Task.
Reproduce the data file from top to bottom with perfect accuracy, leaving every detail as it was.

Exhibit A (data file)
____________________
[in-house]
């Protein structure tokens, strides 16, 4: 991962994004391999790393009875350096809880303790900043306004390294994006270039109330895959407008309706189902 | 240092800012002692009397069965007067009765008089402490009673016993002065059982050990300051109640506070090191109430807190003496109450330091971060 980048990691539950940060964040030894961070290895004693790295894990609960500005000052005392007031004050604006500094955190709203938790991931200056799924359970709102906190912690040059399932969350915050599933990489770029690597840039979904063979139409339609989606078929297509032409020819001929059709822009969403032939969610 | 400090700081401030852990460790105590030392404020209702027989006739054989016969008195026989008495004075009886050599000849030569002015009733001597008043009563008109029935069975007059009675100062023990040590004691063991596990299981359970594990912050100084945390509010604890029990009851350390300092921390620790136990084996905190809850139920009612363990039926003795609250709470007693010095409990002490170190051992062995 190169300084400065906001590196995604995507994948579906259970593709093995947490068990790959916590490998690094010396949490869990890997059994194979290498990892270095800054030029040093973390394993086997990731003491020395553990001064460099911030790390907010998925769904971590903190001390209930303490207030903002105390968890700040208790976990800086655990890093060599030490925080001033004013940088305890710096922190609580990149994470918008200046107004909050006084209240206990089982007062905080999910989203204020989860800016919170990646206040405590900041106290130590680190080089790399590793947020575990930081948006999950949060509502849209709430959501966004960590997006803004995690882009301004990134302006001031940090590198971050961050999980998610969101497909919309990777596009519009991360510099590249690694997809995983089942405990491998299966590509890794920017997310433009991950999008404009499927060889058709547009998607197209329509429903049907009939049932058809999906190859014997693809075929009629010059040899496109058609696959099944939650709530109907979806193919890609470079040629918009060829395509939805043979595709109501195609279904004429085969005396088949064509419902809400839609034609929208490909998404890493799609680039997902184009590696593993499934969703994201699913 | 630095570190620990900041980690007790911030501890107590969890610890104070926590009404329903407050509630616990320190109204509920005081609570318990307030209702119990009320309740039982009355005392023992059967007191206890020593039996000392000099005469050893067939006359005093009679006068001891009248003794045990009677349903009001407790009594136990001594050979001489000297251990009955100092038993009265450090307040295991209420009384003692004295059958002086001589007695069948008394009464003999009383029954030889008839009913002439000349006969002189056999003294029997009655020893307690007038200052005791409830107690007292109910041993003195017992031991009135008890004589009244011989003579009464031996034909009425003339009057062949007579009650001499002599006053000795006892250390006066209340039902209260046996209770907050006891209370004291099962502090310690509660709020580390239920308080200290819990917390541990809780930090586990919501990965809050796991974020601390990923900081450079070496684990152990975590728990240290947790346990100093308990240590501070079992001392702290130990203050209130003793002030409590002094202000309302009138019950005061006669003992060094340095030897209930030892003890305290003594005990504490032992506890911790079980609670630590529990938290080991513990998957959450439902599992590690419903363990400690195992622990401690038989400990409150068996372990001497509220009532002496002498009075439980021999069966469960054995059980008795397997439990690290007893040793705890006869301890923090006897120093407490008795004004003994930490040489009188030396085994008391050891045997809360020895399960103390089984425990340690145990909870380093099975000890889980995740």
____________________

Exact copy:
[in-house]
């Protein structure tokens, strides 16, 4: 991962994004391999790393009875350096809880303790900043306004390294994006270039109330895959407008309706189902 | 240092800012002692009397069965007067009765008089402490009673016993002065059982050990300051109640506070090191109430807190003496109450330091971060 980048990691539950940060964040030894961070290895004693790295894990609960500005000052005392007031004050604006500094955190709203938790991931200056799924359970709102906190912690040059399932969350915050599933990489770029690597840039979904063979139409339609989606078929297509032409020819001929059709822009969403032939969610 | 400090700081401030852990460790105590030392404020209702027989006739054989016969008195026989008495004075009886050599000849030569002015009733001597008043009563008109029935069975007059009675100062023990040590004691063991596990299981359970594990912050100084945390509010604890029990009851350390300092921390620790136990084996905190809850139920009612363990039926003795609250709470007693010095409990002490170190051992062995 190169300084400065906001590196995604995507994948579906259970593709093995947490068990790959916590490998690094010396949490869990890997059994194979290498990892270095800054030029040093973390394993086997990731003491020395553990001064460099911030790390907010998925769904971590903190001390209930303490207030903002105390968890700040208790976990800086655990890093060599030490925080001033004013940088305890710096922190609580990149994470918008200046107004909050006084209240206990089982007062905080999910989203204020989860800016919170990646206040405590900041106290130590680190080089790399590793947020575990930081948006999950949060509502849209709430959501966004960590997006803004995690882009301004990134302006001031940090590198971050961050999980998610969101497909919309990777596009519009991360510099590249690694997809995983089942405990491998299966590509890794920017997310433009991950999008404009499927060889058709547009998607197209329509429903049907009939049932058809999906190859014997693809075929009629010059040899496109058609696959099944939650709530109907979806193919890609470079040629918009060829395509939805043979595709109501195609279904004429085969005396088949064509419902809400839609034609929208490909998404890493799609680039997902184009590696593993499934969703994201699913 | 630095570190620990900041980690007790911030501890107590969890610890104070926590009404329903407050509630616990320190109204509920005081609570318990307030209702119990009320309740039982009355005392023992059967007191206890020593039996000392000099005469050893067939006359005093009679006068001891009248003794045990009677349903009001407790009594136990001594050979001489000297251990009955100092038993009265450090307040295991209420009384003692004295059958002086001589007695069948008394009464003999009383029954030889008839009913002439000349006969002189056999003294029997009655020893307690007038200052005791409830107690007292109910041993003195017992031991009135008890004589009244011989003579009464031996034909009425003339009057062949007579009650001499002599006053000795006892250390006066209340039902209260046996209770907050006891209370004291099962502090310690509660709020580390239920308080200290819990917390541990809780930090586990919501990965809050796991974020601390990923900081450079070496684990152990975590728990240290947790346990100093308990240590501070079992001392702290130990203050209130003793002030409590002094202000309302009138019950005061006669003992060094340095030897209930030892003890305290003594005990504490032992506890911790079980609670630590529990938290080991513990998957959450439902599992590690419903363990400690195992622990401690038989400990409150068996372990001497509220009532002496002498009075439980021999069966469960054995059980008795397997439990690290007893040793705890006869301890923090006897120093407490008795004004003994930490040489009188030396085994008391050891045997809360020895399960103390089984425990340690145990909870380093099975000890889980995740």